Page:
Ian Paisley: I’d never deny I’m Irish

The Rev Ian Paisley spoke about what it meant to be an Ulsterman
The Rev Ian Paisley spoke about what it meant to be an Ulsterman
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In one of his final interviews, Ian Paisley spoke to the broadcaster Mark Carruthers about his identity, his politics and the future of Northern Ireland

Ian Paisley: I would say I’m an Ulsterman. People ask me, ‘Who are you?’ I say, ‘I’m an Ulsterman’. To the ignorant, then, you have to explain what that means, but when I came into the world, the term Ulster was what you were. You were part of the original Queen Elizabeth settlement. I think there is a great interest among the coming generation on this whole issue because there is a change now. Ulster was looked upon as unionism and that is true – but not so much now. I mean, just take sport. Ulster people play rugby, for instance – and there’s an Ulster contribution that we’re putting into what is really an all-Ireland situation. I think there’s a rapid change which really has come about because we have had Northern Ireland.

Alternative Ulsters: Mark Carruthers

Alternative Ulsters: Mark Carruthers

Mark Carruthers: Do you think Ulster identity was viewed differently, though, when we were in the depths of the Troubles? Ulster had a connotation to it which was uncomfortable for many Northern Catholics.

IP: Well, I think the connotation came very strongly under Carson and it was aggravated by the fact that Carson really lost the three counties. If the three counties had been under the settlement, it would have been a different thing. That’s what brought in the row.

MC: That’s interesting. You talk there about Carson losing the three counties rather than Carson saving the six counties. Is that how you see it?

IP: Yes. Well, Carson said that himself. You know, he was very angry about that. I think Carson needs to be recognised by the Ulster people. He was a Dublin unionist.

MC: He was very content with his Irishness.

IP: He was, yes.

MC: That’s the interesting thing. Where does Irishness fit into the equation for you?

IP: Oh, I would never deny I was an Irishman.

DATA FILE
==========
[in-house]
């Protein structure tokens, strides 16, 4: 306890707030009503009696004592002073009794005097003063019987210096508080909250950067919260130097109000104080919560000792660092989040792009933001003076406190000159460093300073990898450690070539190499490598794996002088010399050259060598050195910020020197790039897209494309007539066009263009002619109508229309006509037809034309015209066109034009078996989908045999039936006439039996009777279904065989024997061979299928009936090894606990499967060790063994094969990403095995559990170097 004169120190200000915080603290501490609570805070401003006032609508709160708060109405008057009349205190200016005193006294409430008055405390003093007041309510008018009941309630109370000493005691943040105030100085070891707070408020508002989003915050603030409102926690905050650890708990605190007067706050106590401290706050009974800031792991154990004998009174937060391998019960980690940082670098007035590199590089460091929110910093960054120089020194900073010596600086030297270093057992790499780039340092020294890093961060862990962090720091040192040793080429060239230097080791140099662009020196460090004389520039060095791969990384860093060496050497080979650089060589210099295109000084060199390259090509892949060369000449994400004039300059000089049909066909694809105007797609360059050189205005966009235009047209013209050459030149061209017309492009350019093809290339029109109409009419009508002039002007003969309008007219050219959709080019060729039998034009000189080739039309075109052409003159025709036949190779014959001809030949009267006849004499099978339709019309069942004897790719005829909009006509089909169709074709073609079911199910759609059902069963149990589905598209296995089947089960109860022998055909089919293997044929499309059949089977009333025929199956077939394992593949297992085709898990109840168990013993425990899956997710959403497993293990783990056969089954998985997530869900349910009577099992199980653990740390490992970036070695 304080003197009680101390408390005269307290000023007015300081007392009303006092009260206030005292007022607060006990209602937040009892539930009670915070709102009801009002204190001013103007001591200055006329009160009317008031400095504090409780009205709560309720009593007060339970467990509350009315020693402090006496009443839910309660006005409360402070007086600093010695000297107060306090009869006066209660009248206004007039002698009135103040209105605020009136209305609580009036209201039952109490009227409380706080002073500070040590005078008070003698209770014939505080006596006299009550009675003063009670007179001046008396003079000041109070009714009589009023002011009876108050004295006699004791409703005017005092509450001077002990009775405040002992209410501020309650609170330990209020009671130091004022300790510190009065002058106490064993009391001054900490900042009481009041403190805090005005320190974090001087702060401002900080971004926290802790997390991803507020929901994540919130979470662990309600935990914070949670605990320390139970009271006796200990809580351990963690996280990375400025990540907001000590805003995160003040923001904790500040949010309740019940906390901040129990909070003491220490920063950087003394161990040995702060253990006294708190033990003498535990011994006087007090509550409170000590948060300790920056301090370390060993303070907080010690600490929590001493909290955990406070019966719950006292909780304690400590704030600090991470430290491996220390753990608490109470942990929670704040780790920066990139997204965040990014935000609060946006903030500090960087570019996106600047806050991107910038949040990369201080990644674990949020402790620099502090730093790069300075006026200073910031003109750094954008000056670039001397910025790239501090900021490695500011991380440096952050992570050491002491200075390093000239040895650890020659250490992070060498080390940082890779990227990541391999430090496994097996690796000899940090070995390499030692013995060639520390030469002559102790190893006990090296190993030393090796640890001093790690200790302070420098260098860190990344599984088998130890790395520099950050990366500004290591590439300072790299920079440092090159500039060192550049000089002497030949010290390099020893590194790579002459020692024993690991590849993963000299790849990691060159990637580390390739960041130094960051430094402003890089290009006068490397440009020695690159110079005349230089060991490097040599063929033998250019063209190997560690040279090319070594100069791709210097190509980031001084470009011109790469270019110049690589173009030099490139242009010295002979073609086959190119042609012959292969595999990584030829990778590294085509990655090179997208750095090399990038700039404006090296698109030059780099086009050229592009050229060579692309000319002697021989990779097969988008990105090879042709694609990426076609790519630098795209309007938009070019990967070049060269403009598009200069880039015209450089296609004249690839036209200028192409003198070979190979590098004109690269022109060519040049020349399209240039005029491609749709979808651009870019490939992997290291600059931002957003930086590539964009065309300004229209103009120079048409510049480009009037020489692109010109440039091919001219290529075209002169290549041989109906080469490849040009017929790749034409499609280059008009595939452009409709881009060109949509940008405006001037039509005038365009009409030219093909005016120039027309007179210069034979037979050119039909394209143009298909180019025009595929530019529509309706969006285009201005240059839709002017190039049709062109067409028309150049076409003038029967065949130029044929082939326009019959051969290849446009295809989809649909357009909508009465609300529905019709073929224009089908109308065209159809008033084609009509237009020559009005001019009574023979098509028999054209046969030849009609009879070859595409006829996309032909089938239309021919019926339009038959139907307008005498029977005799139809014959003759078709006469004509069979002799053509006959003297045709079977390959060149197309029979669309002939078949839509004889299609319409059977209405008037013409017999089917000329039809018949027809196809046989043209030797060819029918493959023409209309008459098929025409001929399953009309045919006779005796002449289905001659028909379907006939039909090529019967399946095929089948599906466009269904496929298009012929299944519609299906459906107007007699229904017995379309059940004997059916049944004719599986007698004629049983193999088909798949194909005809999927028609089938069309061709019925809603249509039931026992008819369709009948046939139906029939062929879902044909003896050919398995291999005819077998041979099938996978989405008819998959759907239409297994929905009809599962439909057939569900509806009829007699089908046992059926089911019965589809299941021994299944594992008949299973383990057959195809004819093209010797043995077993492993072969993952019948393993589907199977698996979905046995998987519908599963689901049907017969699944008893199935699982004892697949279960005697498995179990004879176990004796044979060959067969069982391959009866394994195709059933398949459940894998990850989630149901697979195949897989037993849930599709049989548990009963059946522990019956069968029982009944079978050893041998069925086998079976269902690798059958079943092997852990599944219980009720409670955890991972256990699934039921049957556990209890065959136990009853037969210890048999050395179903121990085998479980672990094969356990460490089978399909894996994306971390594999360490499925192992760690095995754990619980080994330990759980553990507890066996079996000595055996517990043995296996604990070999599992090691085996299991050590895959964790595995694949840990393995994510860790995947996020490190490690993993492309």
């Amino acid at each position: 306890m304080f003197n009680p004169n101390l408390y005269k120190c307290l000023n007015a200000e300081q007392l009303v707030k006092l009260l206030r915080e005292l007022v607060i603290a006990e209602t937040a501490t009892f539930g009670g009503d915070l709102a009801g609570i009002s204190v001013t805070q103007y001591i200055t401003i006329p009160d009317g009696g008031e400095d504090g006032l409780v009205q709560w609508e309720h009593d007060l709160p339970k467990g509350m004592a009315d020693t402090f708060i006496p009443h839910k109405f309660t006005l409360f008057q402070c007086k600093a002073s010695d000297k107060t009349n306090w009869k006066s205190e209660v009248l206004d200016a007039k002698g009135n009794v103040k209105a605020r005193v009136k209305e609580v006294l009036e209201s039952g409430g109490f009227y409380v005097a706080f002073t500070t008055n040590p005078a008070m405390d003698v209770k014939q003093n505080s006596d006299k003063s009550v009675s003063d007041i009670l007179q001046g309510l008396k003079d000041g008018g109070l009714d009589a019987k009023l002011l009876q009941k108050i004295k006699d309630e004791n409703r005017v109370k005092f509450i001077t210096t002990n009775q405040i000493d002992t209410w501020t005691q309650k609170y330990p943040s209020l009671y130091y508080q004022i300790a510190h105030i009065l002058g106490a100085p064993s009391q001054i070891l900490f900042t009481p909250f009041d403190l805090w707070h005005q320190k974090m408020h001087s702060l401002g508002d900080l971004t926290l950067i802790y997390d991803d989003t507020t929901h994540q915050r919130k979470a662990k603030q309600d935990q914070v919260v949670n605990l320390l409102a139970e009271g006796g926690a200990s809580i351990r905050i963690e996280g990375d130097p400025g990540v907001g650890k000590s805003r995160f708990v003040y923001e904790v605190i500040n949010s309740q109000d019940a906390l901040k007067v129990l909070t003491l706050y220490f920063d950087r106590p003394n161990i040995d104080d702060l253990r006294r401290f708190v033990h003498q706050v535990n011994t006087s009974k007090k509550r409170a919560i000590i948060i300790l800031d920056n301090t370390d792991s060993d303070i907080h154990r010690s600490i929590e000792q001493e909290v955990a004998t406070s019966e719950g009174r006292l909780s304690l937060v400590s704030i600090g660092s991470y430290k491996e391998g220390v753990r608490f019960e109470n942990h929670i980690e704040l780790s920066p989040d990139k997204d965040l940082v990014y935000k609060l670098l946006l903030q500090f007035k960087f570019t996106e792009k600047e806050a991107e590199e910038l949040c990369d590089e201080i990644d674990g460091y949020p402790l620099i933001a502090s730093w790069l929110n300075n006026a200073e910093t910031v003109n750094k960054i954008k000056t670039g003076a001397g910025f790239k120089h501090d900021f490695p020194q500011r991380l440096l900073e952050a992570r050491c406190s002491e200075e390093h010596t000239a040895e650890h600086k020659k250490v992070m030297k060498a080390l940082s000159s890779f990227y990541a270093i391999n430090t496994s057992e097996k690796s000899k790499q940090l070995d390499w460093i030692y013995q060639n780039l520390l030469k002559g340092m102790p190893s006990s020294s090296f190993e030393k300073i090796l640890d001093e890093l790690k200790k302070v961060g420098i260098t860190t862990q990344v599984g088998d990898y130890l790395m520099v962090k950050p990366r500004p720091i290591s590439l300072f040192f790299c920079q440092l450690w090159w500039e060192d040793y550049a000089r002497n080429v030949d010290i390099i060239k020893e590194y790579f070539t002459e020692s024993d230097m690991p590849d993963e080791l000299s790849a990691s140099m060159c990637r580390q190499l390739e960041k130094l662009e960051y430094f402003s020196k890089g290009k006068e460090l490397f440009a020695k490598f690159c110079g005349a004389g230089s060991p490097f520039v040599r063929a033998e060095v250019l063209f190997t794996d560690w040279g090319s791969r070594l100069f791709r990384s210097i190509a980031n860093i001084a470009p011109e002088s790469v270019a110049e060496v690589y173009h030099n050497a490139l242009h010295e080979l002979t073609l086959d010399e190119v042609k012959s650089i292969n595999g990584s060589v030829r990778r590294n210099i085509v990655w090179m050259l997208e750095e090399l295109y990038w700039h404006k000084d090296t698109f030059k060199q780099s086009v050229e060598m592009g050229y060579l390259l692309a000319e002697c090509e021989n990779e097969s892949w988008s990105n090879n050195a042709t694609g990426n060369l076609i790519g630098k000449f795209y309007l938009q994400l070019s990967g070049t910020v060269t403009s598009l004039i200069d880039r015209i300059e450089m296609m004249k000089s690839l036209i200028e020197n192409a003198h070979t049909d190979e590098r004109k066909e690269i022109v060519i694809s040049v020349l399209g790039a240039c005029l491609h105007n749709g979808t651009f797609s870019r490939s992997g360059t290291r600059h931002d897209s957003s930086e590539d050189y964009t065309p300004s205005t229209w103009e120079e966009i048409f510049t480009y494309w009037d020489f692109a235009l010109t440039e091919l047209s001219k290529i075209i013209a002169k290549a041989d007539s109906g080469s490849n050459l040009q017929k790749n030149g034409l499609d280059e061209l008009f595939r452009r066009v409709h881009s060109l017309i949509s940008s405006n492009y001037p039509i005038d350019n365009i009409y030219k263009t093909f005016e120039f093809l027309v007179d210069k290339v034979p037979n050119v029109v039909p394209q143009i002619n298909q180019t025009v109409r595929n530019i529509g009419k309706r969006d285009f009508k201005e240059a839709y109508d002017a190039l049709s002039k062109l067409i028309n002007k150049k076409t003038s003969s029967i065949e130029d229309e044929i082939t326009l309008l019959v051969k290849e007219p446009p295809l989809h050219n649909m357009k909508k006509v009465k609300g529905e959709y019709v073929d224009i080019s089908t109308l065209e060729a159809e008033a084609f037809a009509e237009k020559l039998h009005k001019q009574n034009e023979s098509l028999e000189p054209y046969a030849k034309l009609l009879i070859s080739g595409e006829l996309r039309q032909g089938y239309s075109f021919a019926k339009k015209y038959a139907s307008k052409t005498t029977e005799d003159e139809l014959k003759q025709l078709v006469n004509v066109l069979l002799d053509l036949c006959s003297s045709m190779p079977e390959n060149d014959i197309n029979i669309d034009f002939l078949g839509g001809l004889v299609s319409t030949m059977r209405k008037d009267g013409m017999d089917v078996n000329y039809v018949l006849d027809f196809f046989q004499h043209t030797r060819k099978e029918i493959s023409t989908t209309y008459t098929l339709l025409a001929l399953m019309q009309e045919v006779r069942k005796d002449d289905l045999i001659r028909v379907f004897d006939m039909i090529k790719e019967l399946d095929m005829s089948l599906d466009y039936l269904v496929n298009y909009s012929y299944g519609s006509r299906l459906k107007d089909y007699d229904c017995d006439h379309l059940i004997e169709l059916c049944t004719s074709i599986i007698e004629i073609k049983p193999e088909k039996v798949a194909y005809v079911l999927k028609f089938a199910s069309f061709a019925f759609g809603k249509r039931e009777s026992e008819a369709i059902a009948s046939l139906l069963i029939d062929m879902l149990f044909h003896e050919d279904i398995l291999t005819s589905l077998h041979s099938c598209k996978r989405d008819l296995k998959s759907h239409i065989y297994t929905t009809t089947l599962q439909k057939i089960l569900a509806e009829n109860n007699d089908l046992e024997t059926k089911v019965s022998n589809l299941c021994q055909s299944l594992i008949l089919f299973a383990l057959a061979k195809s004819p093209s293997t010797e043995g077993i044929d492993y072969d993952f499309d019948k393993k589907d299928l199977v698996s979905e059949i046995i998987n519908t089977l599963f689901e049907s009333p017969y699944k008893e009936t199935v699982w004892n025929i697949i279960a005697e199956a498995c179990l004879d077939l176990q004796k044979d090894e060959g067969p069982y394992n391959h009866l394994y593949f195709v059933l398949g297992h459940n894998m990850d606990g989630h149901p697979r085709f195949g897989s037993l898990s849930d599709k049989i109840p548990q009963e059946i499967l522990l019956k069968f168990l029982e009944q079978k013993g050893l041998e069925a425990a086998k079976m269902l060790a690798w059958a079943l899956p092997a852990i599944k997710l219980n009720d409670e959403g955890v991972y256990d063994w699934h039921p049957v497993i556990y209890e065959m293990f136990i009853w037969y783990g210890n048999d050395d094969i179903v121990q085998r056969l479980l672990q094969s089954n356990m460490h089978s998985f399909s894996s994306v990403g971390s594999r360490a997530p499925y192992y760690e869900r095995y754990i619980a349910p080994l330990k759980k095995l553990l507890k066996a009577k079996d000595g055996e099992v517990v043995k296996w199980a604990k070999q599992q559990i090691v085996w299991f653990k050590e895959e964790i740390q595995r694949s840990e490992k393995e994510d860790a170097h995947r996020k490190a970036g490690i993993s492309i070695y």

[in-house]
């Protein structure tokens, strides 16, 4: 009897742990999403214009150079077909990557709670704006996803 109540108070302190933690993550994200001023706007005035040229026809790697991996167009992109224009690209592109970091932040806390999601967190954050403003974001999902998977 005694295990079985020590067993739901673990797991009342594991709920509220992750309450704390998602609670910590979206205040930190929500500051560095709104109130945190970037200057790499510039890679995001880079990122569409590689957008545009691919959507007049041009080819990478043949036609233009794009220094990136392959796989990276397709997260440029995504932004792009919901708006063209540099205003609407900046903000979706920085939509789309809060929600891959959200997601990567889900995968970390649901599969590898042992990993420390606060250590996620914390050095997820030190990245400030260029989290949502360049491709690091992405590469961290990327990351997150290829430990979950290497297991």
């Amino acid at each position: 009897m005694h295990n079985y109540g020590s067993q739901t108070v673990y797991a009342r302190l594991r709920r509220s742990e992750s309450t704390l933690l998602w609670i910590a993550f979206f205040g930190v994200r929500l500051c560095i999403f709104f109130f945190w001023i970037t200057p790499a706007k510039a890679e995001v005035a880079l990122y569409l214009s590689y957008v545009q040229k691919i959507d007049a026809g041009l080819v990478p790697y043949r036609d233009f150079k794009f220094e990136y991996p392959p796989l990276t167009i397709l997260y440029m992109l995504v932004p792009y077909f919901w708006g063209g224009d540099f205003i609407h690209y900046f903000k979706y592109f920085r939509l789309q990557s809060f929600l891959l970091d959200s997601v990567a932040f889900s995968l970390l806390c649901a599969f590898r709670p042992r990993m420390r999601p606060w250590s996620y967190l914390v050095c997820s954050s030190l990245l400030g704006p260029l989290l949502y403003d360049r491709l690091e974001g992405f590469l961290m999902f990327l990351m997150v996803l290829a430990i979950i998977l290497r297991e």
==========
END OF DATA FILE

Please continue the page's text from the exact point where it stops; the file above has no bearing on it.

MC: You wouldn’t?

IP: No ... the person that says that [denies they are Irish], they are Irish and there have been more generations from Irish roots in them than they’re prepared to meet. The English that came over here were ‘Irish-ised’ very quickly ... I think you’ve got to be honest that the South is not as Irish as it was. I don’t think Ulster will ever be in a united Ireland in our day and generation. I mean, I would say there are more Roman Catholics today who are happy to be Ulstermen.

MC: So what did you make of those individuals who were on the extremes of loyalism who were prepared to take up arms to defend Ulster?

IP: We were always bitterly opposed to that extremist element that we had in the tail of unionism. They were not only extreme in that way but they were extreme in other ways. It wasn’t just anti-IRA, they didn’t like the rule of unionism and they thought they could do better by doing what they did. But it was a terrible mix-up because there were very decent people at that particular time that got warped and they then got tied into it. It was a terrible, lopsided thing.

MC: When we started off this conversation you said you were a proud Ulsterman. How far would you have gone to defend Ulster?

IP: Well, I felt that we had to be shrewd politicians and we had to get the majority on our [side] so that we could sway the British government. The British government had to be swayed and they were swayed.